The Stanford GraphBase is a freely available collection of computer programs and data useful for testing and comparing combinatorial algorithms. The programs generate a large number of graphs with a great variety of properties. Some of the graphs are based on data from the “real world”: Five-letter words of English, the characters in classical works of fiction, highway distances between cities, input-output statistics of the US economy, college football scores, computational logic circuits, the Mona Lisa, etc. Others are based on regular mathematical constructions such as lattices and quaternions. Graphs can be modified and combined by union, intersection, complementation, product, and forming line graphs. A general induced-graph routine allows omission and/or collapsing and/or splitting of vertices, and/or replacement of vertices by arbitrary graphs. Each graph has an identifying name, so that researchers all over the world can compare results on identical graphs and so that experiments are reproducible. For example, graphs such as book (“homer”, 280, 0, 1, 0, 0, 1, 1, 0) and random_bigraph (128, 128, 1000, -1, 0, 0, 0, 0, 314159) and all-perms (9) are well defined. Conclusion: This paper is a brief overview of the system. Complete details appeared in the author’s book with the same title, published by ACM Press in 1993.

References in zbMATH (referenced in 89 articles )

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  1. Avrachenkov, K.; Chebotarev, P.; Mishenin, A.: Semi-supervised learning with regularized Laplacian (2017)
  2. Bian, Tian; Deng, Yong: A new evidential methodology of identifying influential nodes in complex networks (2017)
  3. Wellin, Paul: Essentials of programming in Mathematica (2016)
  4. Eltayeb, Hassan (ed.); Kilicman, Adem (ed.); Jleli, Mohamed Boussairi (ed.): Fractional integral transform and application (2015)
  5. Olteanu, Madalina; Villa-Vialaneix, Nathalie: Using SOMbrero for clustering and visualizing graphs (2015)
  6. Qian, Liqiang; Bu, Zhan; Lu, Mei; Cao, Jie; Wu, Zhiang: Extracting backbones from weighted complex networks with incomplete information (2015)
  7. Tim Benham, Qibin Duan, Dirk P. Kroese, Benoit Liquet: CEoptim: Cross-Entropy R Package for Optimization (2015) arXiv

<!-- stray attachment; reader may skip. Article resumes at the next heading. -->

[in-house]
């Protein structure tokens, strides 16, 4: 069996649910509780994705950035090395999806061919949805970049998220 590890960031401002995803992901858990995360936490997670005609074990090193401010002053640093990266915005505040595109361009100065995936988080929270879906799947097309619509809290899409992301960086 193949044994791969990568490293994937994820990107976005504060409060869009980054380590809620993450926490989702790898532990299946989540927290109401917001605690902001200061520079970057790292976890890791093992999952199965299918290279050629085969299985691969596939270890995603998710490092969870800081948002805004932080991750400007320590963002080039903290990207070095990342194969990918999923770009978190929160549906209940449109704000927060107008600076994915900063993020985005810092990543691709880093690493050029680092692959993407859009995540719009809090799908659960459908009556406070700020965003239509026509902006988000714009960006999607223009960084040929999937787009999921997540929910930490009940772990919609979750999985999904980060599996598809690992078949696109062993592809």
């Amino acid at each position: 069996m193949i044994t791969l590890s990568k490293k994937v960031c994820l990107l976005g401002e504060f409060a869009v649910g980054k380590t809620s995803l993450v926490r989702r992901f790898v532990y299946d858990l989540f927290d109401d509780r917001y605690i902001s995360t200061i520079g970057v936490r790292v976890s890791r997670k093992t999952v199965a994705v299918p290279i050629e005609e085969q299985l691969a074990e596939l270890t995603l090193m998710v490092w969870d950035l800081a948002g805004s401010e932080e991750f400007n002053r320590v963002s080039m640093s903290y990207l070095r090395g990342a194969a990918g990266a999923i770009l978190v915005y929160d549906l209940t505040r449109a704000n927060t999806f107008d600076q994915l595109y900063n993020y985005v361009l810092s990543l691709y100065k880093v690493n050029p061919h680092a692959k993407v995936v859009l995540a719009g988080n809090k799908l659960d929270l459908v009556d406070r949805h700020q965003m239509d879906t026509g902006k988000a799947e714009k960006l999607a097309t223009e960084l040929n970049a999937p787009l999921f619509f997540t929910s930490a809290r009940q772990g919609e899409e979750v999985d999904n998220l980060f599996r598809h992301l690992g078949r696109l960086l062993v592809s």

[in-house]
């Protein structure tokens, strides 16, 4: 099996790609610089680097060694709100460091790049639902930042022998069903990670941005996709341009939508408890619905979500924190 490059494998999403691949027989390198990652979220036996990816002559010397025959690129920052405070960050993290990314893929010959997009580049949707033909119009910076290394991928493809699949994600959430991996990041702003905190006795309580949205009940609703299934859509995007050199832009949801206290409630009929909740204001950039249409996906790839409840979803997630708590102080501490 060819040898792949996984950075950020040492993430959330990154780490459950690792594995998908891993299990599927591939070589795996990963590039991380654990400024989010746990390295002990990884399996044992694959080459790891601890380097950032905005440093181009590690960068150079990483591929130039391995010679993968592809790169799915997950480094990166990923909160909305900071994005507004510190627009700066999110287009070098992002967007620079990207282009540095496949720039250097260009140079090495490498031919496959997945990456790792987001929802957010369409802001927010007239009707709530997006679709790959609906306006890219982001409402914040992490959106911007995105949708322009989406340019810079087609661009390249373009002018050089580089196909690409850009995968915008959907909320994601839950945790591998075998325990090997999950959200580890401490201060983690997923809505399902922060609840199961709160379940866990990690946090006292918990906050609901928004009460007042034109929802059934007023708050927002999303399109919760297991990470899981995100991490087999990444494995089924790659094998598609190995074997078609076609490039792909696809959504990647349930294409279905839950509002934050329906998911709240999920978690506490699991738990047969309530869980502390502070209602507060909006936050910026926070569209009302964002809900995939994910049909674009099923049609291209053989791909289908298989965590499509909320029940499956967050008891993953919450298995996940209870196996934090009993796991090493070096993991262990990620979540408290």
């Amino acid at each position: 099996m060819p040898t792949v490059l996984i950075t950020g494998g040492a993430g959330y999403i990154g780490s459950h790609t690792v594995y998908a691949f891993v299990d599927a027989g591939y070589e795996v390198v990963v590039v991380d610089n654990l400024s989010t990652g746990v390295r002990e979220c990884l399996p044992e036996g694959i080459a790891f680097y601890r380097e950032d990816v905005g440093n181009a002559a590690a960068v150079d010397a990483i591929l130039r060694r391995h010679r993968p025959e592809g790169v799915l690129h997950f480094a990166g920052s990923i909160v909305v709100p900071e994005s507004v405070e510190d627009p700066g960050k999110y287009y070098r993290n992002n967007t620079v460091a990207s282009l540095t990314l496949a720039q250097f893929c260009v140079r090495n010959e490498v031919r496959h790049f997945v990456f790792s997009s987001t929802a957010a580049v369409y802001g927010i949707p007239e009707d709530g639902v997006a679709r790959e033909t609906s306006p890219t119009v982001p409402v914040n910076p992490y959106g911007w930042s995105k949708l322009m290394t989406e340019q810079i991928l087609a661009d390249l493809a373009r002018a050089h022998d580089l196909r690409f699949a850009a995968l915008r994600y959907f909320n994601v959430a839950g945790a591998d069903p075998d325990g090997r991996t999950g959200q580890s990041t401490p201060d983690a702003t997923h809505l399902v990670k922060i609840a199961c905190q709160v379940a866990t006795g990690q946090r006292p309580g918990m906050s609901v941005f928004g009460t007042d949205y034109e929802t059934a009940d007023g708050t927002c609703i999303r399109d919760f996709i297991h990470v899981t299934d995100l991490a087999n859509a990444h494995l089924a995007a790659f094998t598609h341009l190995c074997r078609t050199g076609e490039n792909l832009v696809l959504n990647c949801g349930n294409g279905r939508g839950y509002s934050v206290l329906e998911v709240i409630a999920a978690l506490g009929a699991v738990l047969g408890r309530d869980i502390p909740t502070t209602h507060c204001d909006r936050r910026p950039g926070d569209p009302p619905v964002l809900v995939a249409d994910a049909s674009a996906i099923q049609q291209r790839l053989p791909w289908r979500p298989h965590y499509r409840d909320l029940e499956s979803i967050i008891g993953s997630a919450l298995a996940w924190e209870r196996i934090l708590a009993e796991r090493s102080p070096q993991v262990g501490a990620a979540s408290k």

8. Cafieri, Sonia; Costa, Alberto; Hansen, Pierre: Reformulation of a model for hierarchical divisive graph modularity maximization (2014)
  9. Cafieri, Sonia; Hansen, Pierre; Liberti, Leo: Improving heuristics for network modularity maximization using an exact algorithm (2014)
  10. Hu, Shengze; Wang, Zhenwen: Detecting communities in networks using a Bayesian nonparametric method (2014)
  11. Aouchiche, Mustapha; Caporossi, Gilles; Hansen, Pierre: Open problems on graph eigenvalues studied with AutoGraphiX (2013)
  12. E, Weinan; Lu, Jianfeng; Yao, Yuan: The landscape of complex networks -- critical nodes and a hierarchical decomposition (2013)
  13. Gronemann, Martin; Jünger, Michael: Drawing clustered graphs as topographic maps (2013)
  14. Hungerländer, P.; Rendl, F.: Semidefinite relaxations of ordering problems (2013)
  15. Perri, Simona; Ricca, Francesco; Sirianni, Marco: Parallel instantiation of ASP programs: techniques and experiments (2013)
  16. Silva, Thiago Christiano; Zhao, Liang: Uncovering overlapping cluster structures via stochastic competitive learning (2013) ioport
  17. Zhang, Jian: Performance estimation using symbolic data (2013)
  18. Bachmaier, Christian; Brandenburg, Franz Josef; Effinger, Philip; Gutwenger, Carsten; Katajainen, Jyrki; Klein, Karsten; Spönemann, Miro; Stegmaier, Matthias; Wybrow, Michael: The Open Graph Archive: a community-driven effort (2012)
  19. Liers, F.; Pardella, G.: Partitioning planar graphs: a fast combinatorial approach for max-cut (2012)
  20. Martí, Rafael; Reinelt, Gerhard; Duarte, Abraham: A benchmark library and a comparison of heuristic methods for the linear ordering problem (2012)

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